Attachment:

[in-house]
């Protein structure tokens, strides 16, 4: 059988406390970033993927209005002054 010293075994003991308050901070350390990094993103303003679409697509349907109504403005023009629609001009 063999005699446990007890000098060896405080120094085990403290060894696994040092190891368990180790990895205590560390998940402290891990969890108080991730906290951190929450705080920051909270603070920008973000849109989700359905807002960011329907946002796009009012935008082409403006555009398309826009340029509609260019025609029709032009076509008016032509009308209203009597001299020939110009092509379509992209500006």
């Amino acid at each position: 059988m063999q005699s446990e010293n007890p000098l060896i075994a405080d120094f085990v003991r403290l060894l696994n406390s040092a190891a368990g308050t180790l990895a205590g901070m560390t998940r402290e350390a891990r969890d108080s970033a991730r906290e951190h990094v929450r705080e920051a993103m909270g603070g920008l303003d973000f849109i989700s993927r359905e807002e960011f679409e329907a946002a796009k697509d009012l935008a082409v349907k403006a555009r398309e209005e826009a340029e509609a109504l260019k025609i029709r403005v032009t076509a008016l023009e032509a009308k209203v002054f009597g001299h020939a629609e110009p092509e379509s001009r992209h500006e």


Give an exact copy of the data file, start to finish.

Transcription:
[in-house]
């Protein structure tokens, strides 16, 4: 059988406390970033993927209005002054 010293075994003991308050901070350390990094993103303003679409697509349907109504403005023009629609001009 063999005699446990007890000098060896405080120094085990403290060894696994040092190891368990180790990895205590560390998940402290891990969890108080991730906290951190929450705080920051909270603070920008973000849109989700359905807002960011329907946002796009009012935008082409403006555009398309826009340029509609260019025609029709032009076509008016032509009308209203009597001299020939110009092509379509992209500006």
């Amino acid at each position: 059988m063999q005699s446990e010293n007890p000098l060896i075994a405080d120094f085990v003991r403290l060894l696994n406390s040092a190891a368990g308050t180790l990895a205590g901070m560390t998940r402290e350390a891990r969890d108080s970033a991730r906290e951190h990094v929450r705080e920051a993103m909270g603070g920008l303003d973000f849109i989700s993927r359905e807002e960011f679409e329907a946002a796009k697509d009012l935008a082409v349907k403006a555009r398309e209005e826009a340029e509609a109504l260019k025609i029709r403005v032009t076509a008016l023009e032509a009308k209203v002054f009597g001299h020939a629609e110009p092509e379509s001009r992209h500006e």